[Transcript of interview with Anne Kellogg by Suzanne Becker, July 25, 2007]. Kellogg, Anne Interview, 2007 July 25. OH-00998. [Transcript.] Oral History Research Center, Special Collections & Archives, University Libraries, University of Nevada, Las Vegas. Las Vegas, Nevada.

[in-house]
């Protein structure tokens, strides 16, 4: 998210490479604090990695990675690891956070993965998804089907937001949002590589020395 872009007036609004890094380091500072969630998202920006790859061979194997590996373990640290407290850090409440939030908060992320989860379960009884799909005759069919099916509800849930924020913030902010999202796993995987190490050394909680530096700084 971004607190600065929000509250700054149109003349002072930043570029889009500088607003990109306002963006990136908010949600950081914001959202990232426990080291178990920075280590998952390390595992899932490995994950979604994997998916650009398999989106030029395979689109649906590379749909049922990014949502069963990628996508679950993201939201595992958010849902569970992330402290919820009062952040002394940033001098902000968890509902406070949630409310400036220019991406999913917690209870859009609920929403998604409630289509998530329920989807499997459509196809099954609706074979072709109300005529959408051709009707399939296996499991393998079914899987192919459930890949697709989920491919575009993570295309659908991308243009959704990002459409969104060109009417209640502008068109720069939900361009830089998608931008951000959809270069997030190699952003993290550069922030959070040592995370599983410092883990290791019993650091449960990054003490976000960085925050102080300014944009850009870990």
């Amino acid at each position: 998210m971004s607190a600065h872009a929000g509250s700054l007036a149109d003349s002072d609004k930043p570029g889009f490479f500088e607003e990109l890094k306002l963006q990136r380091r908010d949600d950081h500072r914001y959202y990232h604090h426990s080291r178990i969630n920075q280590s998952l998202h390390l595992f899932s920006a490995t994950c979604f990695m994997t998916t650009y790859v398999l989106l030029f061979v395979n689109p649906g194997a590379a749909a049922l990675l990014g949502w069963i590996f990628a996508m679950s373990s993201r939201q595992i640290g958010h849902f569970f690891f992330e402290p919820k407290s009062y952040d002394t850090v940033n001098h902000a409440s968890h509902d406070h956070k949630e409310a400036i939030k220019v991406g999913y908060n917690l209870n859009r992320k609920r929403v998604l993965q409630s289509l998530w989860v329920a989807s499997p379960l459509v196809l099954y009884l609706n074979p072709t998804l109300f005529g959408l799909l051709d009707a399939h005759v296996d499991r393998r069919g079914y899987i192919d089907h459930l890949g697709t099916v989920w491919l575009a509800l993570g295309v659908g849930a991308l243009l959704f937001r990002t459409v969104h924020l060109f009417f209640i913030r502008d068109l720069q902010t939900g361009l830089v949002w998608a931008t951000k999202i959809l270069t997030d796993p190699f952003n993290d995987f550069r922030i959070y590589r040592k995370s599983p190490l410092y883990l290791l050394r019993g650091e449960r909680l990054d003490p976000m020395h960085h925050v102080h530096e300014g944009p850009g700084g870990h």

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An Interview with Anne Kellogg An Oral History Conducted by Suzanne Becker Voices of the Historic John S. Park Neighborhood Oral History Research Center at UNLV University Libraries University of Nevada Las Vegas © Voices of the Historic John S. Park Neighborhood University of Nevada Las Vegas Libraries 2010 Produced by: The Oral History Research Center at UNLV Libraries, Director: Claytee D. White Project Creators: Patrick Jackson and Dr. Deborah Boehm Transcriber and Editor: Laurie Boetcher Editor and Production Manager: Barbara Tabach Interviewers: Suzanne Becker, Barbara Tabach, Claytee D. White ii Recorded interviews, transcripts, bound copies and a website comprising the Voices of the Historic John S. Park Neighborhood Oral History Project have been made possible through a grant from the City of Las Vegas Centennial Committee. Special Collections in Lied Library, home of the Oral History Research Center, provided a wide variety of administrative services, support and archival expertise. We are so grateful. This project was the brainchild of Deborah Boehm, Ph.D. and Patrick Jackson who taught at UNLV and resided in the John S. Park Neighborhood. As they walked their community, they realized it was a special place that intersected themes of gender, class, race/ethnicity, religion, sexuality and gentrification. Patrick and Deborah learned that John S. Park had been listed on the National Registry of Historic Places and that original homeowners, local politicians, members of the gay community, Latino immigrants, artists and gallery owners and an enclave of UNLV staff all lived in the neighborhood. Therefore, they decided that the history of this special place had to be preserved, joined with the Oral History Research Center at UNLV Libraries and wrote a grant that was funded by the Centennial Committee. The transcripts received minimal editing that included the elimination of fragments, false starts and repetitions in order to enhance the reader's understanding of the narrative. These interviews have been catalogued and can be found as non-circulating documents in Special Collections at UNLV's Lied Library. Deborah A. Boehm, Ph.D. Fulbright-Garcia Robles Scholar 2009-2010 Assistant Professor, Anthropology & Women's Studies Patrick Jackson, Professor John S. Park Oral History Project Manager Claytee D. White, Director Oral History Research Center at UNLV Libraries iii Interview with Anne Kellogg July 25, 2007 Conducted by Suzanne Becker Table of Contents Introduction: born Sunrise Hospital in "rural Las Vegas" (1970), growing up in various houses in John S. Park Neighborhood, attending neighborhood schools, playing with neighborhood kids 1 Family background: father's family moved to Las Vegas from Boise, ID (1950s), mother (a schoolteacher) moved from South Dakota date 1960s) 2 What the John S. Park Neighborhood was like growing up in the 1970s and 1980s: children's games, neighborhood activities, Clark County Parks and Recreation summer activities, roller-skating to the neighborhood businesses 3 What inspired parents to settle in the John S. Park Neighborhood: father and grandfather in insurance business, had offices in the neighborhood, mother liked older houses, proximity to schools 5 Awareness of the Strip and burgeoning gaming industry while growing up, activities in the hotels/casinos on the Strip and downtown 6 Comparing Las Vegas yesterday and today 8 Shifts in the John S. Park Neighborhood through her lifetime 9 Mormons living in John S. Park Neighborhood 10 Reasons for moving back to John S. Park Neighborhood: being part of this community, part of positive changes, sense of nostalgia, work with Arts District and First Friday 12 History of Holsum Lofts, its connection to Las Vegas history, and her business, Paper Doll 13 People's perceptions as part of the history of downtown Las Vegas 15 Relation of Paper Doll to John S. Park Neighborhood 17 Influence of Arts District and First Friday on John S. Park Neighborhood and community 17 Requirements and responsibilities for running businesses downtown and for living in older neighborhoods 18 Reflections on Manhattanization of downtown Las Vegas: need for more people living downtown to encourage businesses, arts, culture, infrastructure growth; more positive attitude about development; downtown stadium proposal 20 Talks about success of major projects built in Las Vegas: Fashion Show Mall, the Mirage, MGM Grand 26 Expectation of change if you live in Las Vegas: "temporary mentality" about Las Vegas in early days 27 Thoughts on historic designation of John S. Park Neighborhood, and potential historic designation for Arts District 28 Changes seen and remembered to John S. Park Neighborhood 29 iv Problems with keeping people in the neighborhood (children, schools), desire that people be more receptive to redevelopment and development downtown 30 Being part of the solution : living in and owning a business in downtown community 31 Memories of Luv'It Frozen Custard Inc. and its owner 32 V Preface Anne Kellogg's paternal family came to Las Vegas in the 1950s. Then in the late 1960s, her mother arrived to teach school. After her parents married, they set up their first home in John S. Park neighborhood and whenever they moved to a larger house it was within the John S. Park neighborhood. And her father's business office was always nearby. Childhood memories include John S. Park Elementary School being a "hub" for all the neighborhood children no matter where they attended school. There was jumping on the Schofield's trampoline, roller-skating to Odyssey Records, and using Strip hotel tennis courts to practice her game. The Strip was not important in daily life, but if she got good grades, she got to play the Midway at Circus Circus Casino. As an adult, Anne still sees John S. Park as a nice neighborhood that holds an important spot in Las Vegas history. In addition, she offers thoughts on the so-called Manhattanization of Las Vegas, Downtown rehab and the birth of the Arts District, and about retail and being a business owner in the community.. vi Interview with Anne Kellogg July 25, 2007 in Las Vegas, Nevada Conducted by Suzanne Becker So if you'd like to begin by just telling us where you're from, when you were born. OK. Well, my name is Anne Kellogg. I was born at Sunrise Hospital. And it's kind of funny because I just looked at my birth certificate the other day and it says, "Rural Las Vegas" on the birth certificate. And it's at Sunrise. So Sunrise, here in Las Vegas, and at that time it was considered [rural]. Oh, yeah. Rural Las Vegas, yeah. Which was in 1970.1 was born May 19, 1970. My parents at that time owned a little house on Fifth Place. Which house? You know, I don't know the address. I should find out. It was on the west side of the street, sort of in the middle. It was the one that was next door to a two-story house and it had a courtyard. I don't know the address. I think it was probably like 12-something, like 1210, maybe. So anyway, we lived there, of course, until my brother was born in 1972, but right before that we moved over to Seventh Street. So we lived on Seventh and Park Paseo, on the corner, and I know the address there was 1200 South Seventh Street. And then when I was about eight years old, I guess we outgrew that house and we moved over to Eighth Street. So you guys just kept moving streets over. Yeah. [Laughter] I guess we liked the neighborhood. But we moved over to Eighth Street and we lived at 1390 South Eighth Street until I was sixteen. So I mean my whole childhood experience is all really largely in that neighborhood, and with that and all, we, the neighborhood kids, like we all like gathered at the school, at John S. Park 2 [Elementary School], That was our hub, you know. I went to John S. Park as a kindergartener, but I didn't go there for grade school. I ended up going to St. Joseph's [Catholic School], which was down the street on Maryland Parkway. But after school, it was still like our school, you know. We would go there and play and whatever it is you do, like whatever season it was, it was like softball and we were playing, you know, softball, or kickball. We had a funny game that we used to call Butts Up, that we used to play, and it was so silly but we would throw the ball at each other, and try to hit each other with the ball, and there was like this whole elaborate craziness. But, yeah, so there was a lot of us. There was probably about twenty or thirty of us, you know, different age groups, but we'd all kind of play together, all from the neighborhood. And so there were a lot of families, a lot of kids in the neighborhood, and everybody played together, basically. Oh, yeah. I mean it was, you know, you got home from school, got some food, and then, you know, just tried to make a beeline over to the school, just to, you know, see what was going on and play and just do whatever, you know. I mean it was great, you know. And are your parents from Las Vegas? My dad's family moved here in the 1950s. My grandfather was from Nebraska and he kind of jumped around. He was in Salt Lake [City, Utah] and then he went to Boise [Idaho] and then they came here. My dad was, I think, about seven? So that was in the 1950s, so he's, for all intents and purposes, a native, although he wasn't born here. And then my mother actually is from South Dakota, and she moved here in the late sixties when the [Clark County] school district, you know, needed teachers, you know, which they've never stopped needing teachers since then. And they met and fell in love and had I 3 my brother and myself. My brother is a couple years younger than me. His name is Larsh. Actually my grandparents lived on Bracken [Avenue] when I was growing up, too. So I mean we were always [living in the neighborhood]. That's very cool. So what was the neighborhood like when you were growing up? Oh, it was great. I mean I had a great childhood growing up in that area. We had so much fun. We just would do, I don't know, I mean every kind of neighborhood thing, like we'd play, you know, Hide-and-Seek. There was this funny guy, I guess he was probably a veteran of one of the wars, and he lived in this house, and he used to yell at the trees. Every once in a while, if we'd get bored, we'd like do some kind of top-secret spy operation and go see what he was doing. We called him Crazy Joe. And we would like go spy on him. I don't know, I mean like, I don't know what you mean. We'd ride bikes around, we had sort of like ongoing kickball and Softball games, you know. It sounds like there was a lot of camaraderie, I guess. Were there a lot of neighborhood activities that happened, like block parties and that kind of thing? Yeah. You know, I don't remember any block parties where like all the parents came out and had potluck or anything like that, but I mean we all knew each other and there were certain people who were closer than others and so if they were having a pool party, then we would go over there. You know, birthday parties, obviously, that was a big deal. As far as organizing, every summer I think it's the Clark County Parks and Recreation, they used to do this thing called recreation, at John S. Park, in the recreation rooms, and they would just open it up. I guess it was sort of like an early latchkey program, for the kids in the neighborhood whose parents worked and they needed someplace to go all day, so that was kind of the most organized thing. That was kind of fun because we'd be able to go on 4 field trips. They came up with all these activities in that environment, but then we also did field trips, like we went to Lake Mead, went hiking up to Mount Charleston, and they'd come and take buses and take us up there. You know, this was before the Boys' and Girls' Club. It wasn't as strong as an organization, as it is now, so I don't know if they do those kind of programs anymore. So what was the geography of the area like? Because I've heard people say that it's just expanded so much. With Las Vegas? Well, yeah, with Las Vegas but with John S. Park in general. I mean, I suppose Las Vegas Boulevard wasn't quite as busy as it is now. No. No. I mean, when I was little, and roller-skating became really big, when, in 1976, you would roller-skate all around. I was able to roller-skate like up to Odyssey Records. I don't know if anyone told you about Odyssey Records, but it's sort of this legendary record store. Actually it was on the corner of Wyoming [Avenue] and Las Vegas Boulevard. And I mean it was just this phenomenally cool record store, even by sort of national standards, because you know Las Vegas was a small town, really, until recently. And so I'd roller-skate up there, you know, some of my friends would roller-skate up there, and it would be fine, like our parents wouldn't necessarily worry that we were too young to roller-skate to Odyssey. And we'd go to 7-Eleven. Like I remember we'd go to this 7-Eleven, which is now Mighty Mart. It across the street from Luv-It [Frozen Custard Inc.], I'd go there and buy candy and comic books. And then sometimes we'd decide to go the other, we'd decide to go east, and we'd go over to like Huntridge and go to the drug store [Huntridge Drug Store] and buy nail polish or whatever it is you do when you're a little girl. Yeah, just different things like that. At one time there was kind of like a little sandwich diner in the comer of Tenth [Street] and Charleston [Boulevard] that became what is now Dona Maria' s,[Tamales Restaurant] because Dona Maria's actually started in that little strip center that's on Charleston and Tenth Street, and then they kind of kept expanding and expanding and then they moved over to where they are now on Las Vegas Boulevard. But I mean, you know, it was different. Like all those motor inns, those funky old motels were a lot nicer then, obviously. You know, but the neighborhood, I mean it was always such a great neighborhood. Like, I don't know, it just seems like, to me, it's home. To me, like I like that part of Las Vegas, the mature landscaping and all that kind of stuff. Do you know what it was that inspired your parents to settle in that part of town? I don't think there were any other parts of town [laughter]. Well, I don't know. I mean, you'd probably have to ask my dad about that. Well, my dad's in the insurance business, and my grandfather was in the insurance business, and my granddad's office was actually on the comer of Sixth [Street] and Sahara [Avenue], and so I think they just lived in that neighborhood. And so when my dad opened his agency, he opened it on Charleston. His office was on Charleston between Tenth [Street] and where you go into Eighth [Street], like that block of houses across from where the Pioneer Citizens Bank was. It's U.S. Bank now. So that's where his office was. So I think probably it was just easier for him to just have an office close to home. I mean there weren't that many choices—you were either basically in the numbered streets like downtown Las Vegas. Rancho [Drive] and 6 that whole area was probably just starting to get established. Because this was in the 1970s, or late sixties when they bought their house and got married and all that. Yeah, and like you said earlier, I mean Las Vegas was still a fairly small city at that point. But I think that ultimately they just liked it. I think my mom liked the older houses versus like the new subdivisions. You know, we were at school at St. Joseph's so I think she liked the idea of us staying close to there because she didn't want to drive a lot. But I think, you know, like I say, she just liked the neighborhood. I suppose, you know, the Strip wasn't quite what it is today, but do you remember having any thoughts or, you know, thinking about the Strip being right there or was that ever an issue? Like what was your awareness of that whole burgeoning industry that was really taking root when you were a kid? Right. You know, we didn't really spend a ton of time in the casinos, but we would go there for special occasions and, you know, obviously for shows and all that kind of stuff. My parents aren't big gamblers. I mean they do entertainment things. We would go eat there. But I don't know, I mean I think that it's always just been sort of just a constant presence, like the gaming and the gambling has always been a kind of a constant presence. When I was little, when we lived on Seventh Street, I was probably about five or six and we got a new neighbor, and it was a young woman, and her daughter who was my age, and she was actually a showgirl, at the Tropicana [Hotel and Casino], like in the Folies Bergere show where she had to like sing and dance and do all that stuff, and I mean that was pretty glamorous and cool, like it was kind of like, wow, you know. The neighbor's name was Anna Schiave and then her daughter's name was Claudette, and she's been like a great friend of mine for years and years and years. But it was wild, I mean because, you know, my family obviously, like my dad's an insurance agent and my mom is a teacher, so, you know, like having this showgirl next door and she had the parties and there would be all these like great people around. Yeah, it was great. And they had a foosball table, you know, I hadn't seen a foosball table before, which now it's like a huge popular thing. But I mean as far as awareness of the gaming, I mean if we got good grades we were able to go to Circus Circus [Hotel and Casino], like that was our treat. If we got good grades, we could go and play on the Midway at Circus Circus, so that was always kind of fun and interesting, like with the trapeze artists and the spinning bar and all that kind of stuff. I remember my dad took us to the Sundance, which is now the Fitzgeralds [Hotel and Casino], when it was first built, then when they first built the tower, just because it was so new and interesting and all that. When I was like a teenager, like I was eleven, twelve, thirteen, I'm a big tennis player, so they started this tennis league for the kids, and so all of us played. You know, there were no country clubs really back then, that had tennis courts, but the hotels all had tennis courts, so I played on the Sands [Hotel and Casino] tennis team, so that was my home court, so that was kind of cool. And we'd go play the Tropicana or we'd go play the Hacienda [Hotel and Casino], because I mean there just weren't many [places to play tennis]. Now, the public parks have tennis courts and all that, but they didn't really have that so much back then, so it was kind of cool. So do you remember what the city was like, you know, compared to what it is now, in general? I love Las Vegas. You know, obviously there were some times when you're a teenager and you get really cool and you just don't think anything of it [laughing]. But Las Vegas, I don't know, it was always just really interesting to me. It was always home. I was really lucky because my parents really sort of valued travel and traveling and so we traveled a lot, during the summers mostly, and we'd meet other people or I'd go visit my family in South Dakota or Nebraska and they'd say, oh, you live in Las Vegas? Oh, my gosh. Like everyone had this awareness of Las Vegas. And to me that was always really interesting because they always wanted to talk about that: Well, what's it like? Who do you see, movie stars all the time? Dan Tanna? [Note: Dan Tanna, played by actor Robert Urich, was the lead character in the television series Vega$ which aired from 1978-1981. Vegas also starred actor Tony Curtis, a long-time Las Vegas resident, as Philip Roth, owner of the Desert Inn Hotel and Casino. Vega$ was filmed on the Las Vegas Strip.] I think that was interesting. There was always a conversation "in" when you traveled, even as a child: What do you do there? What do your parents do? Well, what's it like? Because there's this appeal just because of the Strip, and then it just kind of falls off after like. Right. Like you live in a casino or something. Right. Right. So, you know, I mean that was a pretty typical question as a child growing up in Las Vegas, like, oh, do you live in a casino? The funny thing is, is when I got to high school I actually became friends with a girl, and I'm still friends with her now, who did live in a casino for like two years. It was just funny. [Laughing] Some people do. So it does happen. 1 9 Yeah. Yeah, they lived in it, her and her mom and her mom's boyfriend at the time, like that's where they [lived], they lived in a casino. I didn't know you could do that. Why not? Yeah. If you own it. [Laughing] That's true. [Laughing] That's true. So many thoughts in my mind right now. So you basically did grade school through high school here and then went to Reno for college? Right. Do you remember at all, because it seems like the neighborhood has gone through so many shifts, you know, starting with just post-World War II when people started building homes here, up through the seventies when it seems like maybe it sort of started to deteriorate a little bit, do you remember those shifts happening? Oh, yeah. Absolutely. I mean, well, the John S. Park Neighborhood has always been pretty much in the same state of flux that it is in now. It's never really, truly gone totally down the hill, and it's never probably been as nice as it was probably in the Fifties. Do you know what I mean? I drive around there now and it's nice, you know, I mean it still looks and feels like the neighborhood that I grew up in. I mean there's some changes that have happened, some positive, some negative, but I think for the most part like John S. Park has really held its ground as a place in Las Vegas. You know, it sort of sits in the center point between Fremont Street and the Las Vegas Strip, and it's a nice little shortcut for all of the pedestrian traffic, and that's always been that way. That's always been the case. So, with that just sort of geographic location of the neighborhood, there's always going to be this cross-town traffic that's going to get tempted, if a bike is left out or 10 maybe somebody, they've left their window open, you know, like these kinds of things, which is unfortunate but it's just the way that it is. But as a kid, obviously your family felt it was pretty safe. Oh, yeah. I mean we got robbed, but like who didn't, you know? [Laughing] What's funny, we had a few burglaries but nothing, thank God, like, knock on wood, any major [thefts]. But when we lived in the Eighth Street house, we had an alarm, we had all this stuff, I remember we didn't even lock our door. Which is stupid, probably, but we didn't. Like, we always had dogs. We never really locked our door. You know, we sort of had an open-door policy for all the neighborhood kids, if they wanted to come over, you know. Right. And so you were pretty good friends with your neighbors. Oh, yeah. Oh, yeah. I mean we were always pretty active in the child community of John S. Park. [Laughing] My brother, both of us, you know. Now there's a pretty significant Mormon [Church of Jesus Christ of Latter-day Saints, also known as LDS] presence in the neighborhood. Particularly growing up, I mean was that ever an issue or were there ever issues between families or Mormons and non-Mormons? No, 1 don't think so. I mean my Eighth Street house was directly across the street from the church. You know, we're Catholics and there's Mormons but other than just kind of the awareness of, OK, this is their day to go to church, you know, and this is where they go and they go all day, I don't really recall any tension. In fact, we had pretty positive relationships with our neighbors growing up. I don't know if you know Jack Schofield. Have you talked to Jack? I haven't. He's on my list of folks to talk to. 11 Yeah, he should be on your list. He's a great guy. I mean he's obviously like a long-time lover of Las Vegas and he's lived in that same house—I think he still lives there—on Eighth Street. It was like two, three houses down from where I lived. But he was always so fun. He had a trampoline in his back yard. So, of course we all knew that he had a trampoline in his back yard, so we always wanted to go jump on his trampoline because, you know, every once in a while, if we got bored like playing tag or whatever it is we were doing, we were like, oh, let's go see if Mr. Schofield will let us jump on his trampoline. So, like every year we'd always have to get a note. You know, this is an attorney, so he'd always make us get a note from our parents that it would be OK for us to jump on the trampoline. So, you know, it was this big process, we'd knock on the door, can we jump on the trampoline? OK, OK, but you need a note, you have to get the note. But yeah, he was a great guy. And then, you know, there were times when they would invite us to play softball or play volleyball or whatever, and we went, you know, we just kind of learned about it and it was kind of like, OK. My mom was very Catholic so that's the way we were. But I think, if anything, it's been a good thing to have so many LDS people in that area because they take care of their houses, they care about the neighborhood, they keep an eye on things, they keep an eye on other people's kids, you know what I mean? I think that's not bad to have someone at home kind of [watching over things]. So what brought you back to this area? You know, in my experience, there's been so many people who I've gone to school with in my whole life, people who I went to high school with and some of the people who I went up to college with in Reno, and it just seems like they've all kind of scattered away 12 from Las Vegas. And it's unfortunate because, for whatever reason, they have this negative impression of Las Vegas or whatever. I don't know what happened to them. But, for me it's important to be a part of this community, and I like the idea of being part of positive changes, because Las Vegas is in need of love, and so, if you don't have people around who love the community, then it's not going to thrive and prosper. A city is an alive thing, and it needs care, and if you don't have anybody who cares, living in the city, then it's just going to end up dying. So, for me, with being here at Holsum [Lofts], which was always a big part of our experience living in the John S. Park Neighborhood, like driving back and forth, you know, wherever it is we were going, you know, always like seeing Holsum and seeing the neon and smelling the bread and all that stuff, I mean this place, when they redid it and I saw it, I knew that I had to be here with my business. And then, as far as the neighborhood goes, though, we never really left. My dad's insurance agency was at mid-Charleston at Tenth and Eighth. He was there forever, and then he moved over into Lawyer Land [Lawyer's Row], across Charleston—I call it Lawyer Land—which is good. I think they've actually saved a big part of that neighborhood. What they've done with those buildings is great. Yeah, I mean because if the attorneys didn't like it down there, then that would be in a shambles, I'm sure. So he was over there for a long time and then he moved the office to the comer of Fourth [Street] and Charleston, and so that happened in like '92, '93. And then I came back in '97. My background is actually in journalism and history and marketing. I studied 13 journalism and history in college. So I have this like sort of odd sense of nostalgia that either makes a ton of sense or it's crazy. There's no two ways [about it]. So I did that and I worked for different agencies in publications for a while, and then he talked me into working for him at the insurance agency. So I did that, and as kind of a part of that, the Arts District neighborhood asked me to serve on the board of that neighborhood. So I did that, and that was in 2002 that I started serving on the neighborhood association. I've been sitting on the board for five years. (That's actually crazy.) But, as part of that, I got to know some of the people in the neighborhood, and the whole First Friday thing started, so I've been helping with that whole effort. So you've been in on it since the ground level of First Friday. Right. So I kind of drank the Kool-Aid on the whole Arts District redevelopment thing and sort of ended up over here, too, but it was in my heart forever, you know, to do that, so it was just a matter of finding the right fit for what I wanted to do. And so, I guess tell me a little bit about the history of your business [Paper Doll] here. OK. Well, I've always been a big paper person. Like I love stationery and paper and all that stuff. My grandmother, Maxine Kellogg, who lived here in the 1950s, she was a big paper person, too. She used to correspond all the time with her sisters who lived in other communities, and she was just a big believer in that, and so she kind of, you know, pounded that into my head, that that's an important thing, and as an extension of that I think I became, you know, sort of hyper-aware of like stationery and all that stuff. When I'd travel I'd ultimately end up in stores like this, with gifts and stationery and paper. So, you know, it's always kind of been like a passion of mine to do that. 14 And then, as a journalist, you know, I was a daily newspaper journalist and then I went to the weekly situation and now I freelance. And when I started first freelancing, I did a lot of Las Vegas guidebook publications, and sort of what happened is I developed a niche for writing about retail in Las Vegas, and so I was kind of the go-to [person] for various publications whenever they needed any kind of coverage of retail in Las Vegas. So I really know more than the average bear about what's happening in this market. So I started meeting and really getting to know all these different entrepreneurs and independent businesspeople and, you know, I was always thinking, gosh, I could do that, I could do my business, I really want to do it, I really want to do it. And, you know, I never really had the guts to pull the trigger. And then, when I first visited this project in May of 2005, the stars kind of lined up and I saw it and I was just like, oh, my God, this is perfect. I mean I think Holsum is really one of the most special places in Las Vegas, because I think that it captures a lot of the history of the city. And I think, you know, the concept that they were baking bread for people in the very beginning of Las Vegas, I mean bread is the sustenance of a meal and the sustenance of a community maybe. I mean because there was a time when everything was coming in, maybe on trucks and trains, you know what I mean? But when the bread factory opened it was like, OK, now we can at least always have bread, you know. And then, you know, I knew that it was going to be this really amazing project, just in the concept stages, but then when I saw it, and they did such a good job of rehabbing the buildings—there's three buildings—that really it just felt special to me, and it felt like a place that I wanted to at least make a go of it for my business. 15 So, you know, a lot of people probably think I'm crazy for opening here because they always ask me, oh, you should be in Summerlin, or you should be in Green Valley, and it s like, my heart's not there, so I shouldn't be there. My heart is here, like my heart belongs to downtown Las Vegas, and there's so many different components of downtown Las Vegas, that it gets kind of confusing, I think, for people who don't understand what downtown Las Vegas really means. Because there's like the Fremont Street downtown. Now there's East Fremont Street downtown. There's this sort of like North Las Vegas downtown stuff, you know, like Cashman Field, and then there's the really east, like where the old Fox Movie Theater used to be. You know, these are all to me like considered downtown. It's just such a convoluted concept, really. What do you think people's perception of downtown is now, aside from, you know, folks that actually live down here because, even to this day, it seems that the John S. Park Neighborhood, or you say you live downtown, it really has ce